Sunday, September 19, 2010

Ezell's failed leadership on sexual abuse

On September 14, Kentucky pastor Kevin Ezell was elected as president of the Southern Baptist Convention’s North American Mission Board. Ezell is pastor of the 6,000 member Highview Baptist Church in Louisville, Kentucky.

After a closed door meeting, trustees of the mission board announced Ezell’s election, and board chairperson Tim Dowdy praised Ezell as a man who “has demonstrated faithful leadership.”

So . . . let’s take a look at the sort of “leadership” Ezell demonstrated when confronted with a child molestation case.

As reported in the Louisville Courier-Journal, the case involved Bill Maggard Jr., who was a volunteer in the Sunday School and choir programs at Highview Baptist Church. Maggard had also worked as an employee of Highview Baptist School, which was operated by the church.

In 2004, Maggard was charged with molesting two boys while working at a Louisville elementary school prior to his work at Highview.

Prosecutors were seeking to investigate those charges and to obtain more information. For example, they wanted to find out “the circumstances under which Maggard’s employment ended” at the Highview Baptist School. The prosecutors had received reports that Maggard had been fired from Highview, but they hadn’t been able to confirm that information.

So . . . was pastor Kevin Ezell up-front and forthcoming about his knowledge concerning Highview’s former employee and Sunday School volunteer?

Did pastor Ezell beseech his congregants to take any and all information to the police so that they might conduct a thorough and complete investigation?

Did pastor Ezell preach to parents that they should talk to their children about it – including their adult children?

Did pastor Ezell use his “leadership” role to reach out to any others who may have been wounded?

No. . . not according to what was reported by the Louisville Courier-Journal.

When prosecutors subpoenaed pastor Ezell to testify before the grand jury, Ezell invoked the clergy-penitent privilege. In other words, Ezell claimed that he couldn’t be required to testify under oath (i.e., under penalty of perjury) because he claimed that, as pastor, he was entitled to keep secret whatever Bill Maggard had told him. (Do you think Ezell used offering plate dollars to pay the attorney who made that argument? I wonder.)

On that day, in Louisville, Kentucky, a judge accepted pastor Ezell’s argument, and so Ezell was able to avoid testifying about whatever he knew. (But note that Ezell's position is not universally accepted. Some other Kentucky judge might not have accepted it, and certainly, many judges in many other states would not accept an argument for secrecy about information concerning possible child molestation.)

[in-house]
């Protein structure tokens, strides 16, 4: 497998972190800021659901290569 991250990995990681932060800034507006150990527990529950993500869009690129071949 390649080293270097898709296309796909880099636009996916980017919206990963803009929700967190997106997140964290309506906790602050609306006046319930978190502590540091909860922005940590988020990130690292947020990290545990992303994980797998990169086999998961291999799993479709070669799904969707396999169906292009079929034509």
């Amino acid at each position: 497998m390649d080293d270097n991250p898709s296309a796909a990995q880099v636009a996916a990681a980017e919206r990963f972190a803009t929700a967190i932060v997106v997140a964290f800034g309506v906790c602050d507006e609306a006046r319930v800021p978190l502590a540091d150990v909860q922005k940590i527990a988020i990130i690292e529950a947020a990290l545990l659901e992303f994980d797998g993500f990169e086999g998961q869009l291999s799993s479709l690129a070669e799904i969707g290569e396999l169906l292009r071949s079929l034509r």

In any event, prosecutors apparently didn’t get much help from pastor Ezell.

Furthermore, as reported in the Courier-Journal, “Ezell said he did not expect the church would announce Maggard's arrest to the congregation.”

Did you get that? Ezell didn’t even plan to inform the people of the congregation . . . the people whose children had been in the Sunday School and choir programs where Bill Maggard volunteered . . . the people whose children had gone to Highview Baptist School where Bill Maggard had worked.

No . . . pastor Kevin Ezell didn’t think any announcement to the congregation was needed.

Thank God for the press.

And thank God for a member of Ezell’s congregation who saw what was happening in her church and worried about the safety of the kids. As reported in the Courier-Journal, a member of Highview knew about prior allegations of abuse by Maggard, and she was concerned about his being in contact with children in the church. So, she contacted the victims and encouraged them to go to police. (Given that a member of the congregation knew about prior allegations against Maggard, you have to wonder why the church’s screening process was so ineffective that it didn’t find out about those allegations.)

Despite pastor Ezell’s keep-it-quiet response, prosecutors managed to get a conviction against Bill Maggard anyway. Maggard ultimately pled guilty to sexually abusing seven boys.

Of course, that’s just the ones the prosecutors found out about and that were still within the limitations period and that were included in the plea bargain.

What a difference it might have made if pastor Ezell -- the pastor of the church where Maggard worked and volunteered -- had pro-actively reached out to try to find others who may have been victimized.

According to WLKY News, “the church has said it has no claims of abuse.”